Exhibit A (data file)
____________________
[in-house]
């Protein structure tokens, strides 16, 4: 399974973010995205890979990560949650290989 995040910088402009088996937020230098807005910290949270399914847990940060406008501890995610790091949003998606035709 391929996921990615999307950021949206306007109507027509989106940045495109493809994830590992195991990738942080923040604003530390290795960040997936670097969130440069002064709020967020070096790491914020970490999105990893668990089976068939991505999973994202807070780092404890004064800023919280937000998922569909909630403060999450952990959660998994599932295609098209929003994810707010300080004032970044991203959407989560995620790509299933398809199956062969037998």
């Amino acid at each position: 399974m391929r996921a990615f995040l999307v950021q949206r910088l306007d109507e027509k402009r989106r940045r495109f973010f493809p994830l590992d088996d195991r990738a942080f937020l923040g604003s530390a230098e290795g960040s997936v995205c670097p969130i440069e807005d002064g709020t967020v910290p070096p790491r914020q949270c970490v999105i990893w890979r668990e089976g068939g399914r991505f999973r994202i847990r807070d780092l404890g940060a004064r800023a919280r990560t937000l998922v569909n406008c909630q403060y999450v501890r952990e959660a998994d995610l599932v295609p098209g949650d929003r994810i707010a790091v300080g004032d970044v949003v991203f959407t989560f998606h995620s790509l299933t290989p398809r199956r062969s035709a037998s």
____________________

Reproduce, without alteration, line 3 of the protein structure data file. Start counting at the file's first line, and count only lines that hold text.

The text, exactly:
């Amino acid at each position: 399974m391929r996921a990615f995040l999307v950021q949206r910088l306007d109507e027509k402009r989106r940045r495109f973010f493809p994830l590992d088996d195991r990738a942080f937020l923040g604003s530390a230098e290795g960040s997936v995205c670097p969130i440069e807005d002064g709020t967020v910290p070096p790491r914020q949270c970490v999105i990893w890979r668990e089976g068939g399914r991505f999973r994202i847990r807070d780092l404890g940060a004064r800023a919280r990560t937000l998922v569909n406008c909630q403060y999450v501890r952990e959660a998994d995610l599932v295609p098209g949650d929003r994810i707010a790091v300080g004032d970044v949003v991203f959407t989560f998606h995620s790509l299933t290989p398809r199956r062969s035709a037998s």